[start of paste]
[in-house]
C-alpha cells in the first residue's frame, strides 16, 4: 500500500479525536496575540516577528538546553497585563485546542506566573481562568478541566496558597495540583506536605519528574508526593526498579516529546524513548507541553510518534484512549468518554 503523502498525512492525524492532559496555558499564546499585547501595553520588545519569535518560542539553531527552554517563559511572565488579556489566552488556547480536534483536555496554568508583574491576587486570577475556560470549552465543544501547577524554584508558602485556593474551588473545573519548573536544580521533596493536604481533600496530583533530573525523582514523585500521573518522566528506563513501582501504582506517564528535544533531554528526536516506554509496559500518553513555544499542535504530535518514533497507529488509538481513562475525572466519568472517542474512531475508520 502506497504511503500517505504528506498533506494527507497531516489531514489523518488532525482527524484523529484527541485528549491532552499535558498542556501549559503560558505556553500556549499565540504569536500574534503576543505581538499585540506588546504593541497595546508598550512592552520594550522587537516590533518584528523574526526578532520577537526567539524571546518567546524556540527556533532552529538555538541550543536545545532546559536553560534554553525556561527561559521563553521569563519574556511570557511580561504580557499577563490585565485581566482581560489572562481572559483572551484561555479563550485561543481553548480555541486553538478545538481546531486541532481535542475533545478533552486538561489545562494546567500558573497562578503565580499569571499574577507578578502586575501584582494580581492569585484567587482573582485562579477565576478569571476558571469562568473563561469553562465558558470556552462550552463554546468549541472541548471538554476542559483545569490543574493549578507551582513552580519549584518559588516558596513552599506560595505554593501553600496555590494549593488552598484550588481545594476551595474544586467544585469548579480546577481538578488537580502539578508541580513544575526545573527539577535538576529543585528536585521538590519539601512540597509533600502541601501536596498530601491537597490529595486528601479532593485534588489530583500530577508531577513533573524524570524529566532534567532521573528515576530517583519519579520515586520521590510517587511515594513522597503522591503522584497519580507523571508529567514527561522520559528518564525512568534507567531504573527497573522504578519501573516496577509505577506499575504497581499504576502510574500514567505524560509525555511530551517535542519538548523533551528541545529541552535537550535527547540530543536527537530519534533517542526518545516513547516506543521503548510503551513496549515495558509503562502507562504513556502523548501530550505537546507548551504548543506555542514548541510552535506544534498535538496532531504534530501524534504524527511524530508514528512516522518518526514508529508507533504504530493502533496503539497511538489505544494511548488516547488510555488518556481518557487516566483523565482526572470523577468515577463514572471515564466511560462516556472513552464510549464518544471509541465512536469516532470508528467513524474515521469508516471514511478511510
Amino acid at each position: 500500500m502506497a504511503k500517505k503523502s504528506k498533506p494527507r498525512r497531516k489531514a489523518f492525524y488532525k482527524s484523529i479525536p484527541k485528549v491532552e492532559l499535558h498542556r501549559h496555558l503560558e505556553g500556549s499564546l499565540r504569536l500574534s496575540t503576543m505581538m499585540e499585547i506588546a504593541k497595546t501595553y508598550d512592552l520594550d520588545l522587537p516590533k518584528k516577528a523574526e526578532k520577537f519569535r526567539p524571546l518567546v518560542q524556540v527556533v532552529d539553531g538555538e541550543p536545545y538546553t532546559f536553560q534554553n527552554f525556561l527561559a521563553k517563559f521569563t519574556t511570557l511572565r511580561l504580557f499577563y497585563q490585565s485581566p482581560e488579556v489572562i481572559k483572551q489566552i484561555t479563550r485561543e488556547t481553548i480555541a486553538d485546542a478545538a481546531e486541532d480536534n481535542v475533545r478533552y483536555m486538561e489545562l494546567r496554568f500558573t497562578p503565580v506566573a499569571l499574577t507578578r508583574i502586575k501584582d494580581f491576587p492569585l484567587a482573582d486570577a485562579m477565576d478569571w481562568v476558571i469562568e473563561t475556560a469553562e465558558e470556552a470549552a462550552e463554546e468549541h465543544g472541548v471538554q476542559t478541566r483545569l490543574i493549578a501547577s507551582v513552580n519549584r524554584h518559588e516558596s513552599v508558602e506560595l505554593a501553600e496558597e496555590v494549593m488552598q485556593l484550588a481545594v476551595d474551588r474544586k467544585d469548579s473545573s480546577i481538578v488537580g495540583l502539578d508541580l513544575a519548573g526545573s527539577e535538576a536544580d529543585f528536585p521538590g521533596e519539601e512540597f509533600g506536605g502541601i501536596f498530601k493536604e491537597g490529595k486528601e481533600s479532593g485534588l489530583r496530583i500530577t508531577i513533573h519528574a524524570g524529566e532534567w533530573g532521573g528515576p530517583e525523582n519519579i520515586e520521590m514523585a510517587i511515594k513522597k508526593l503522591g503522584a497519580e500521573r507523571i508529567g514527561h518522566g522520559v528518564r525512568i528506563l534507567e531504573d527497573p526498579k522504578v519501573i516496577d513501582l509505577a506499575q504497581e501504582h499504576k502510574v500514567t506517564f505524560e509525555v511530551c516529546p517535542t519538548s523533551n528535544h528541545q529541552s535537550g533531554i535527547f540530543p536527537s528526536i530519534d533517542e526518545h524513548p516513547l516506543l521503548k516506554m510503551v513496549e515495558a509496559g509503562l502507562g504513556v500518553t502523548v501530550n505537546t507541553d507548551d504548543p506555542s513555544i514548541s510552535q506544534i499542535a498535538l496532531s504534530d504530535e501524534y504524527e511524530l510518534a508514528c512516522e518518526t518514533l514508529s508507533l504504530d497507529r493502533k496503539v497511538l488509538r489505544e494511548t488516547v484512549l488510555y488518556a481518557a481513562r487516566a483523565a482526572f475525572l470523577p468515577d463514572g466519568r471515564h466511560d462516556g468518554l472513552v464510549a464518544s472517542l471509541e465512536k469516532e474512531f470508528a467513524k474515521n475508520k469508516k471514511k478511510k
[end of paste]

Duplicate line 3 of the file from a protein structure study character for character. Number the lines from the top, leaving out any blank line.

Amino acid at each position: 500500500m502506497a504511503k500517505k503523502s504528506k498533506p494527507r498525512r497531516k489531514a489523518f492525524y488532525k482527524s484523529i479525536p484527541k485528549v491532552e492532559l499535558h498542556r501549559h496555558l503560558e505556553g500556549s499564546l499565540r504569536l500574534s496575540t503576543m505581538m499585540e499585547i506588546a504593541k497595546t501595553y508598550d512592552l520594550d520588545l522587537p516590533k518584528k516577528a523574526e526578532k520577537f519569535r526567539p524571546l518567546v518560542q524556540v527556533v532552529d539553531g538555538e541550543p536545545y538546553t532546559f536553560q534554553n527552554f525556561l527561559a521563553k517563559f521569563t519574556t511570557l511572565r511580561l504580557f499577563y497585563q490585565s485581566p482581560e488579556v489572562i481572559k483572551q489566552i484561555t479563550r485561543e488556547t481553548i480555541a486553538d485546542a478545538a481546531e486541532d480536534n481535542v475533545r478533552y483536555m486538561e489545562l494546567r496554568f500558573t497562578p503565580v506566573a499569571l499574577t507578578r508583574i502586575k501584582d494580581f491576587p492569585l484567587a482573582d486570577a485562579m477565576d478569571w481562568v476558571i469562568e473563561t475556560a469553562e465558558e470556552a470549552a462550552e463554546e468549541h465543544g472541548v471538554q476542559t478541566r483545569l490543574i493549578a501547577s507551582v513552580n519549584r524554584h518559588e516558596s513552599v508558602e506560595l505554593a501553600e496558597e496555590v494549593m488552598q485556593l484550588a481545594v476551595d474551588r474544586k467544585d469548579s473545573s480546577i481538578v488537580g495540583l502539578d508541580l513544575a519548573g526545573s527539577e535538576a536544580d529543585f528536585p521538590g521533596e519539601e512540597f509533600g506536605g502541601i501536596f498530601k493536604e491537597g490529595k486528601e481533600s479532593g485534588l489530583r496530583i500530577t508531577i513533573h519528574a524524570g524529566e532534567w533530573g532521573g528515576p530517583e525523582n519519579i520515586e520521590m514523585a510517587i511515594k513522597k508526593l503522591g503522584a497519580e500521573r507523571i508529567g514527561h518522566g522520559v528518564r525512568i528506563l534507567e531504573d527497573p526498579k522504578v519501573i516496577d513501582l509505577a506499575q504497581e501504582h499504576k502510574v500514567t506517564f505524560e509525555v511530551c516529546p517535542t519538548s523533551n528535544h528541545q529541552s535537550g533531554i535527547f540530543p536527537s528526536i530519534d533517542e526518545h524513548p516513547l516506543l521503548k516506554m510503551v513496549e515495558a509496559g509503562l502507562g504513556v500518553t502523548v501530550n505537546t507541553d507548551d504548543p506555542s513555544i514548541s510552535q506544534i499542535a498535538l496532531s504534530d504530535e501524534y504524527e511524530l510518534a508514528c512516522e518518526t518514533l514508529s508507533l504504530d497507529r493502533k496503539v497511538l488509538r489505544e494511548t488516547v484512549l488510555y488518556a481518557a481513562r487516566a483523565a482526572f475525572l470523577p468515577d463514572g466519568r471515564h466511560d462516556g468518554l472513552v464510549a464518544s472517542l471509541e465512536k469516532e474512531f470508528a467513524k474515521n475508520k469508516k471514511k478511510k